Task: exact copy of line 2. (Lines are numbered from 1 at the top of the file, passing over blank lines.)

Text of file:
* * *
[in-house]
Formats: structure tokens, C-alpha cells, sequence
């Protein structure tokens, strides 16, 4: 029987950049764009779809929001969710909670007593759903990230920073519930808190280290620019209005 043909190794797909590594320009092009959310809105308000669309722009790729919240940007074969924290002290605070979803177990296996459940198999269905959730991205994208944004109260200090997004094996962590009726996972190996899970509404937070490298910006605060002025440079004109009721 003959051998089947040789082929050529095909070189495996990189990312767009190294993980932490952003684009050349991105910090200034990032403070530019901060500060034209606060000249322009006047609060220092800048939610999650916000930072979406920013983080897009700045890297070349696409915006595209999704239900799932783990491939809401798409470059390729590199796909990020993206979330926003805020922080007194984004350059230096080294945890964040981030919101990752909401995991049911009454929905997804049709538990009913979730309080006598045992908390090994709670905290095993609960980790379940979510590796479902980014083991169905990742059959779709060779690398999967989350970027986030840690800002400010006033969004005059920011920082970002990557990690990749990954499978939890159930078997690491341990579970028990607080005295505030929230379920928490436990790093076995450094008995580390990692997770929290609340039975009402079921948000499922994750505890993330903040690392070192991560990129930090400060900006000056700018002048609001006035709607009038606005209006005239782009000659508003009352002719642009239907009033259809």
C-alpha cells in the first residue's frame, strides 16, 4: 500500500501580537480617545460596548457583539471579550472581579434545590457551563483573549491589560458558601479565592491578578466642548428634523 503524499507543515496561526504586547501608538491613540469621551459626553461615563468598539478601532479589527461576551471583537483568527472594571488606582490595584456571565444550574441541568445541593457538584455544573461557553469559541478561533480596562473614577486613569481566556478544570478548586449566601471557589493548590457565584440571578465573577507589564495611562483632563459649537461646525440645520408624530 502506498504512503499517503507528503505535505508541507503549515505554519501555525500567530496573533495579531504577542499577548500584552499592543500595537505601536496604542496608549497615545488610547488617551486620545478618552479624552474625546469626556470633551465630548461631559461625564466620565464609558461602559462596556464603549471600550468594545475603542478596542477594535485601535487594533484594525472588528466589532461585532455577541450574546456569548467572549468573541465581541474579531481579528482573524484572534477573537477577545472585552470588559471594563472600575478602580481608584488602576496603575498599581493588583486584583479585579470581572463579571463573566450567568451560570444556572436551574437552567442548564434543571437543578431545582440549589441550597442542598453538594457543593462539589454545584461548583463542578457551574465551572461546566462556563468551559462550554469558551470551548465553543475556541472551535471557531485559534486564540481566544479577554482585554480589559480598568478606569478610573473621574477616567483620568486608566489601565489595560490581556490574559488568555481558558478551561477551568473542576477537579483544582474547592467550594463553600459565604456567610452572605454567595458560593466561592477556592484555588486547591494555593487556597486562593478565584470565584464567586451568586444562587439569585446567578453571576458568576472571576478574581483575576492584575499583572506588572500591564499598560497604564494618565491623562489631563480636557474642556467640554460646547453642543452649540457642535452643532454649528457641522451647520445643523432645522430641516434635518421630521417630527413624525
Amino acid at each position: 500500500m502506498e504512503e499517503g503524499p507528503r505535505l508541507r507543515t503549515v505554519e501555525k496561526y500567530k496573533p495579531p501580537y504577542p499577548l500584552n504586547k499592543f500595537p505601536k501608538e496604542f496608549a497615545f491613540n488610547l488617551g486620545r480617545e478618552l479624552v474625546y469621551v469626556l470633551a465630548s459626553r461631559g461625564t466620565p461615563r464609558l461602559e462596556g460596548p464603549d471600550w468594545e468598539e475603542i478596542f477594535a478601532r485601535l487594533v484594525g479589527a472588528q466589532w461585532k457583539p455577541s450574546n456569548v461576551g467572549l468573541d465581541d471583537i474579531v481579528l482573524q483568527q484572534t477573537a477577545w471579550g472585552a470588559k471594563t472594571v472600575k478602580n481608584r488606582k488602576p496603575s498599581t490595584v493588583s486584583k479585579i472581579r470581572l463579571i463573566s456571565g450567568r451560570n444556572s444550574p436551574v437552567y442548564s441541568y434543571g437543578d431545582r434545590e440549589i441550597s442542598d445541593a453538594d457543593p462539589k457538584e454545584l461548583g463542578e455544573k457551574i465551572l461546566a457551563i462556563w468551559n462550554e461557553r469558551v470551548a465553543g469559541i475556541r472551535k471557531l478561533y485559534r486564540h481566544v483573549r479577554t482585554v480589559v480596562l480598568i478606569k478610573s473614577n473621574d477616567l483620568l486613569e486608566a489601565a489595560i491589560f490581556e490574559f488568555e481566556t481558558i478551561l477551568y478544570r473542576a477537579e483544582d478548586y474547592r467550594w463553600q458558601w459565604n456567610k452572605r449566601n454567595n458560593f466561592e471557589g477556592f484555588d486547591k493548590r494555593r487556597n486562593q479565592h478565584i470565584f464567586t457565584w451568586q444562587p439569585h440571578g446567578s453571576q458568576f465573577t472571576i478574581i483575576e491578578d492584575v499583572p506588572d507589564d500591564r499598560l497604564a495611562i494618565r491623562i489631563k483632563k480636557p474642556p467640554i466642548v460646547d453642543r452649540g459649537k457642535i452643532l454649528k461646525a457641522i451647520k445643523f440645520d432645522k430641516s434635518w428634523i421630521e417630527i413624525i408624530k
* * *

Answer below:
Formats: structure tokens, C-alpha cells, sequence